FIRST THE mothers got angry (MADD), then the students banded together (SADD)--even football players formed a coalition (FADD). And now, joining their ranks to help combat drunk driving is the National Restaurant Association.

An NRA task force has been formed, programs are being developed and a slew of recommendations has been drafted to encourage the association's 100,000 members to take an active role in solving the problem of drunk drivers.

However, responsible beverage service alone won't alleviate this problem; the primary onus still lies on the individual, says Jeff Prince, spokesman for the association. But, it is hoped that NRA's support will help "convince consumers that drunk driving is antisocial behavior," said Prince.

"We feel that the NRA has finally acknowledged their responsibility in the drunk driving issue," says MADD founder and president Candy Lightner, who adds that she hopes to work jointly with the association on Project Graduation (an education program emphasized during prom season).

While many restaurants have already taken the initiative--hanging up safety posters, putting out table tent cards, hiring taxicabs for intoxicated patrons--the association backed the efforts, says Prince, because it was hearing from its state chapters reports of "hostile judicial decisions" against restaurants and pending legislation to more strictly regulate alcohol sales. In addition, according to Prince, establishments are anxious to shed the image that "in order to make a buck, restaurants encourage drinking."

Drunkenness, says Prince, costs restaurants money. At least that's what has been happening recently, as the finger is being increasingly pointed at restaurants in drunk driving accidents. As a result, some restaurants are faced with climbing liability insurance (according to a Nation's Restaurant News poll, out of 100 restaurants randomly surveyed, 20 percent had their insurance premiums raised).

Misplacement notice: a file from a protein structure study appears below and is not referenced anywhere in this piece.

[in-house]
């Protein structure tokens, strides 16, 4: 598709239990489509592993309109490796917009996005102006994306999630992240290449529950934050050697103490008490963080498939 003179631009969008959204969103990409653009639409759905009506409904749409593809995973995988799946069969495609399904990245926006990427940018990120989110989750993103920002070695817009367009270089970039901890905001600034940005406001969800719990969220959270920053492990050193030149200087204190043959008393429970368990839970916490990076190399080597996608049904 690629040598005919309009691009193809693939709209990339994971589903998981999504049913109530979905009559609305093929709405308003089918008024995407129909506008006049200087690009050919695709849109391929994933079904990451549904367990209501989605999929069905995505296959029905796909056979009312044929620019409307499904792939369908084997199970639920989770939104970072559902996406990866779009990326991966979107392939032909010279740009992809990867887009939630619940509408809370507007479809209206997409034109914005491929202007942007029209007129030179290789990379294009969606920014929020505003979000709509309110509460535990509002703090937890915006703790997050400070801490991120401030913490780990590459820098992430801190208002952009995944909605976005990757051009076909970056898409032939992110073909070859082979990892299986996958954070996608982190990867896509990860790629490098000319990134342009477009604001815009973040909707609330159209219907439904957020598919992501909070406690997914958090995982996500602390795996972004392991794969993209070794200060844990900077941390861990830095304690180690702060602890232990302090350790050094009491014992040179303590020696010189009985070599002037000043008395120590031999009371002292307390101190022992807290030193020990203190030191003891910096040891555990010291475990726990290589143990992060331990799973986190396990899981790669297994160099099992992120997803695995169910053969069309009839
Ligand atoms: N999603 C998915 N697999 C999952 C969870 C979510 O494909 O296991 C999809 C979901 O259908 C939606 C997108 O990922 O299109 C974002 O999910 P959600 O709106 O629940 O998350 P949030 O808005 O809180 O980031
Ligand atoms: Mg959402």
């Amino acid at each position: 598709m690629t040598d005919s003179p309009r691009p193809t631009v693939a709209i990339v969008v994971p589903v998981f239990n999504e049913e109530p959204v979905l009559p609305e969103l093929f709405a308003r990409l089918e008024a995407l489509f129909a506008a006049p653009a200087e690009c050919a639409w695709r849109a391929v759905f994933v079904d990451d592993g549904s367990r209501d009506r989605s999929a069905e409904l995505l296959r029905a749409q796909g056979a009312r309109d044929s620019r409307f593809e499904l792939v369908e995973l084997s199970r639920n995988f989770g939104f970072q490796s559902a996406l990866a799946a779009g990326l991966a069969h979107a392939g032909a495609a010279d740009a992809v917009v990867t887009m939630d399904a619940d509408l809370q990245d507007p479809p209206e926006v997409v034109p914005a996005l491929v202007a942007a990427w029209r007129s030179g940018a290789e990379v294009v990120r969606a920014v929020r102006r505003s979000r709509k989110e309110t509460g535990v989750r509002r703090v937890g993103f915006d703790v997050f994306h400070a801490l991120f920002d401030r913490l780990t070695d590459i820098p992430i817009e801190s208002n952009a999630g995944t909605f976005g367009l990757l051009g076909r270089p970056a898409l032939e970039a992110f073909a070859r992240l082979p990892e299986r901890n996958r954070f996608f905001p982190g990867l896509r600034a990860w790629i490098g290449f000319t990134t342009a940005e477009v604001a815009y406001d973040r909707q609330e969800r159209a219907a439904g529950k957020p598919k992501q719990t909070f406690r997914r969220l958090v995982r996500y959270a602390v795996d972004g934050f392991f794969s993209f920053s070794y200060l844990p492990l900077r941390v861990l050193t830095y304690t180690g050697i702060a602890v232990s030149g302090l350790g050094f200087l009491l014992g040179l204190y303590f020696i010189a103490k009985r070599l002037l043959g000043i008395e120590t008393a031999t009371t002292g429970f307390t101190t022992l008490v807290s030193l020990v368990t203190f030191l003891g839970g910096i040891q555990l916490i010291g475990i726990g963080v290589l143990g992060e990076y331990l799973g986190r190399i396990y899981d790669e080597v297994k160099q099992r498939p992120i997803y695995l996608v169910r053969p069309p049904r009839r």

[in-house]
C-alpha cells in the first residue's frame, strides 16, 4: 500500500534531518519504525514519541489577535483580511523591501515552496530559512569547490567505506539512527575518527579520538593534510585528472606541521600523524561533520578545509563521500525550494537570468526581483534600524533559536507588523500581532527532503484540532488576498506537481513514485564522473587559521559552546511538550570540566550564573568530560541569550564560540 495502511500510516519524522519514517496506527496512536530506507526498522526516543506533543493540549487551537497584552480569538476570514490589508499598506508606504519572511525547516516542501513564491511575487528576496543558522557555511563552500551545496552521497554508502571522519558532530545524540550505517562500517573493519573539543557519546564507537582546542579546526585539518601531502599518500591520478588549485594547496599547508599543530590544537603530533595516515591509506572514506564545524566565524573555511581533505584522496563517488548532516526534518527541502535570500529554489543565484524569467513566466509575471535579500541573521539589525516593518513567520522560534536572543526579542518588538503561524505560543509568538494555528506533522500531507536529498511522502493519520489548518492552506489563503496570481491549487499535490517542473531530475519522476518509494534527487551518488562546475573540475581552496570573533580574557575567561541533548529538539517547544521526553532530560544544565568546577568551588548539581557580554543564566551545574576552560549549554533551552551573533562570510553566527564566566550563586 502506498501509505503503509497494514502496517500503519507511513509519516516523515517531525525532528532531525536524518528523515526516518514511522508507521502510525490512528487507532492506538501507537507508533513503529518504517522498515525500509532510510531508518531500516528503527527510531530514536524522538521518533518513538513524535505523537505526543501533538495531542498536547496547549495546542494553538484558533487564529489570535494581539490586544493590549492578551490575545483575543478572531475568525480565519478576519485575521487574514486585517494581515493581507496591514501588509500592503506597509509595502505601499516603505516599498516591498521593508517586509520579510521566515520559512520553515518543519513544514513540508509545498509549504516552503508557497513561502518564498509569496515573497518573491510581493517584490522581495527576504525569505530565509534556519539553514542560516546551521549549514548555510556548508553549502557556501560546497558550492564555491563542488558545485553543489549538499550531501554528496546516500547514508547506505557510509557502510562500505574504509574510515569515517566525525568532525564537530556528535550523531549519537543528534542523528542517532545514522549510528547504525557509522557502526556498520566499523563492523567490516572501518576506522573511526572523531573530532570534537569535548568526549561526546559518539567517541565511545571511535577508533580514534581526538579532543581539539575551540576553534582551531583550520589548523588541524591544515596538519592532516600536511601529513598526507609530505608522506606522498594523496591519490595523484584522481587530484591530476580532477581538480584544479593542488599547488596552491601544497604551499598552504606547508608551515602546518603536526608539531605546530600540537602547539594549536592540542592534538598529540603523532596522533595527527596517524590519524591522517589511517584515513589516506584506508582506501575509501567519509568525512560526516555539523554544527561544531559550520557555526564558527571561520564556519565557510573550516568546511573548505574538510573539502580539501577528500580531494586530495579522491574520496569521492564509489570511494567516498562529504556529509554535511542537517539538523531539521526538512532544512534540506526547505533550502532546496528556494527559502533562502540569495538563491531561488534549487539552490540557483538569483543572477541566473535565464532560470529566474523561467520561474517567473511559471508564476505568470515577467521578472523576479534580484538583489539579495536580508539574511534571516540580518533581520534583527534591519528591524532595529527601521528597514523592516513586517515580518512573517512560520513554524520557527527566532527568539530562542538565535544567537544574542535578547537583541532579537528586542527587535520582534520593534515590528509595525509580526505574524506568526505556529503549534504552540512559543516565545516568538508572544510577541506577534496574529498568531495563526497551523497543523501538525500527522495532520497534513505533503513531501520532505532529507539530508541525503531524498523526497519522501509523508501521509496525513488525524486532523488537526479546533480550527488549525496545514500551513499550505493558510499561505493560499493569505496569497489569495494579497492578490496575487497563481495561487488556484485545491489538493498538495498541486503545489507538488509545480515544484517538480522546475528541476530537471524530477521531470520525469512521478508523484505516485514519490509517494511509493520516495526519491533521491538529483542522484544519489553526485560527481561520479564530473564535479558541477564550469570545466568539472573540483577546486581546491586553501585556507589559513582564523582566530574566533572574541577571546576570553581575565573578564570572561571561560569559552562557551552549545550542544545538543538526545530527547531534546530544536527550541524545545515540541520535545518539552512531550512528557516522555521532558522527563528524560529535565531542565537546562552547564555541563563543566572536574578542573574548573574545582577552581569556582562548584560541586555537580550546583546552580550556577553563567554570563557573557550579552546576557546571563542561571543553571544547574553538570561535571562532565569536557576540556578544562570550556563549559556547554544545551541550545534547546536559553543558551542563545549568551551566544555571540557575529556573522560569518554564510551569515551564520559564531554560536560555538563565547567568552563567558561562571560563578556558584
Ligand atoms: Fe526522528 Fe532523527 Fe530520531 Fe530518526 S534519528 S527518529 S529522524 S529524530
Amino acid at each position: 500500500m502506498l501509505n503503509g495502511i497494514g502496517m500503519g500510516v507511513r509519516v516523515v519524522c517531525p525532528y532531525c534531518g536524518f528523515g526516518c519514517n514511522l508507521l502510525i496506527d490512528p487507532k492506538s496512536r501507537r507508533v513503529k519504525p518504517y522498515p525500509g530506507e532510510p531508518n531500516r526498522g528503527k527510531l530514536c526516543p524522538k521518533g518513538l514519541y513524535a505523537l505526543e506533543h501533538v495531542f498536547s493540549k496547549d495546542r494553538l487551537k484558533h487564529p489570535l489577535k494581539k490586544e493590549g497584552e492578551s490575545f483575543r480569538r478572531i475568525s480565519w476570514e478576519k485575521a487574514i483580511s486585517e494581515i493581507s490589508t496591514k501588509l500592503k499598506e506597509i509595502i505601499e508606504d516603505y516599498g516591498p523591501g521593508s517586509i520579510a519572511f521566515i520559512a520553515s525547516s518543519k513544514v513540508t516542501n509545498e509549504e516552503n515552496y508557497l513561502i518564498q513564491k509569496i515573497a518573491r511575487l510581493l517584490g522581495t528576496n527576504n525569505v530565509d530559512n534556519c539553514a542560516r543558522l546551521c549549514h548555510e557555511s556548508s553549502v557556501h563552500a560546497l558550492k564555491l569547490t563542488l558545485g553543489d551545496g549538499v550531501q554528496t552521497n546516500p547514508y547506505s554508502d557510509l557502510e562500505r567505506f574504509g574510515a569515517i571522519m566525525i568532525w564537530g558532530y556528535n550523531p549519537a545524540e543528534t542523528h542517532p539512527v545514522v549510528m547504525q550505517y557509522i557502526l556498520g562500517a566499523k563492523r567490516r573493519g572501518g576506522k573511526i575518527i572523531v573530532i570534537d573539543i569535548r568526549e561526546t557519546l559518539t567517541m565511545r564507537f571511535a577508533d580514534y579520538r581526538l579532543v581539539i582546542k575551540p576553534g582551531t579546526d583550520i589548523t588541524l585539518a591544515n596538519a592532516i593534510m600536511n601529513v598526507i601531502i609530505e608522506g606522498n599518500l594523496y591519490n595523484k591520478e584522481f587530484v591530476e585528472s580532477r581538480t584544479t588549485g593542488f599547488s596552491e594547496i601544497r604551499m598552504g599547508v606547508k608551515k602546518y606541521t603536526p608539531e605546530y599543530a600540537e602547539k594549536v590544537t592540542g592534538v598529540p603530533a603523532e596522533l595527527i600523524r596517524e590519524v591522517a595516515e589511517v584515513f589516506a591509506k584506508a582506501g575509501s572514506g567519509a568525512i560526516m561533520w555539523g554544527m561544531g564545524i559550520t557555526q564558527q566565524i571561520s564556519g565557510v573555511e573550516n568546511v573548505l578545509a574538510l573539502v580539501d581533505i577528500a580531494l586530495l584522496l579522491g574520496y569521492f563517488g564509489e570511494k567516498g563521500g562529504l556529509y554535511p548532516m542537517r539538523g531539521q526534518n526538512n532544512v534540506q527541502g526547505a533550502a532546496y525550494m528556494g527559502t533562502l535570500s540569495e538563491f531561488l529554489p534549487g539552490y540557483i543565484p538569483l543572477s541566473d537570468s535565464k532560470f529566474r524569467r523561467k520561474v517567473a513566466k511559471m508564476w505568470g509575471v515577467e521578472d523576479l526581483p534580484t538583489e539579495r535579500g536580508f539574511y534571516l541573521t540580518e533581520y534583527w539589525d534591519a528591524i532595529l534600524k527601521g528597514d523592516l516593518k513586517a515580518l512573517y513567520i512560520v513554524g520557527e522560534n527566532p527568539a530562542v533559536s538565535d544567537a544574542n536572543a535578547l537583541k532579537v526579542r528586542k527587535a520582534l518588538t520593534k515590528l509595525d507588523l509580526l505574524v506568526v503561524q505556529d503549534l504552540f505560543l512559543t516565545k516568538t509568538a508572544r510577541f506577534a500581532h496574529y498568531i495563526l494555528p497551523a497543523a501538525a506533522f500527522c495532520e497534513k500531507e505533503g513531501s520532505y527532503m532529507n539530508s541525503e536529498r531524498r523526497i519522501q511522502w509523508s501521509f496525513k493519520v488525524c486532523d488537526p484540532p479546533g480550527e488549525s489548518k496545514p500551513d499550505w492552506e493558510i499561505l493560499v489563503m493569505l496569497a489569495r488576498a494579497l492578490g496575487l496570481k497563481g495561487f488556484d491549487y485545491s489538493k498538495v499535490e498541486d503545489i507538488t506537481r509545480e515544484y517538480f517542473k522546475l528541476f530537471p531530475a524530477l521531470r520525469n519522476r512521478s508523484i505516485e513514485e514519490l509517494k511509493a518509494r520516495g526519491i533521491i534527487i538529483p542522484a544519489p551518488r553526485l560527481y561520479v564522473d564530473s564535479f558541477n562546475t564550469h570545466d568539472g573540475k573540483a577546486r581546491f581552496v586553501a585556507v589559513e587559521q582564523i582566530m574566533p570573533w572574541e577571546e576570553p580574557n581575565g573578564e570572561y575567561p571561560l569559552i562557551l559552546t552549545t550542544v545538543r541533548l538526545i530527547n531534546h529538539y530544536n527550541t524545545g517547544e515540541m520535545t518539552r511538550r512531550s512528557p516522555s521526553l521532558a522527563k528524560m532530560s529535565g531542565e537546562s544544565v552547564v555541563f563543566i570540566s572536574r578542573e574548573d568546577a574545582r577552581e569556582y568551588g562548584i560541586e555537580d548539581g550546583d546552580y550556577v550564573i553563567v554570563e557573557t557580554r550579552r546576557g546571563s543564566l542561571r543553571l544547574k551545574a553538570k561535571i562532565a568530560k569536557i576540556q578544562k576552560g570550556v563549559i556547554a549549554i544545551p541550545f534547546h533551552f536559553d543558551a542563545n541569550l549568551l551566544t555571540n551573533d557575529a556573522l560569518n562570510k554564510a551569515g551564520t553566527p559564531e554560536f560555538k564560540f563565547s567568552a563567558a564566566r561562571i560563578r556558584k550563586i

What concerns restaurants is third-party liability. A simple example: A patron goes to a bar, has a few drinks and leaves. He is in an automobile accident. The injured party sues the bar. (Liability can span all types of incidents; Robert Palmer, associate general counsel of NRA, says members have even gotten sued by injured individuals in what he calls "the dance floor cases" where intoxicated customers have collided with others while dancing.)

Prince of NRA says he "can't buy the idea that someone who's not there is responsible." But state governments can't buy Prince's idea, since about 23 state legislatures have passed dram shop laws, which hold liquor licensees liable for injuries inflicted on third parties.

In 17 states, common laws--laws developed by the court--also establish that third-party plaintiffs have the right to sue. (The District of Columbia has common-law liability. While Virginia and Maryland have neither dram shop law nor common law, dram shop legislation was recently proposed in Maryland, according to Palmer.) These laws are separate from liquor laws which in just about every state prohibit establishments from serving an intoxicated individual, says Palmer.

In addition to being the growing target of liability cases, restaurants face restrictions that states are considering, such as raising the drinking age to 21, abbreviating the hours alcohol may be sold, increasing taxes on alcohol and raising beverage license fees.

Both liability and proposed restrictions have reached such a point, in fact, that restaurateurs, attorneys and insurance executives gathered this January in Boston for the First Northeast Conference on Alcohol-Server Liability. And two weeks ago, Steak & Ale sponsored a conference here that addressed the issue of retailing alcohol in the current wave of drunk driving crackdowns.

NRA's recommendations are not legal in nature; Prince says he disagrees with MADD's philosophy that more stringent laws will curb the problem. Instead they are geared to "change societal attitudes" and increase public awareness. They include: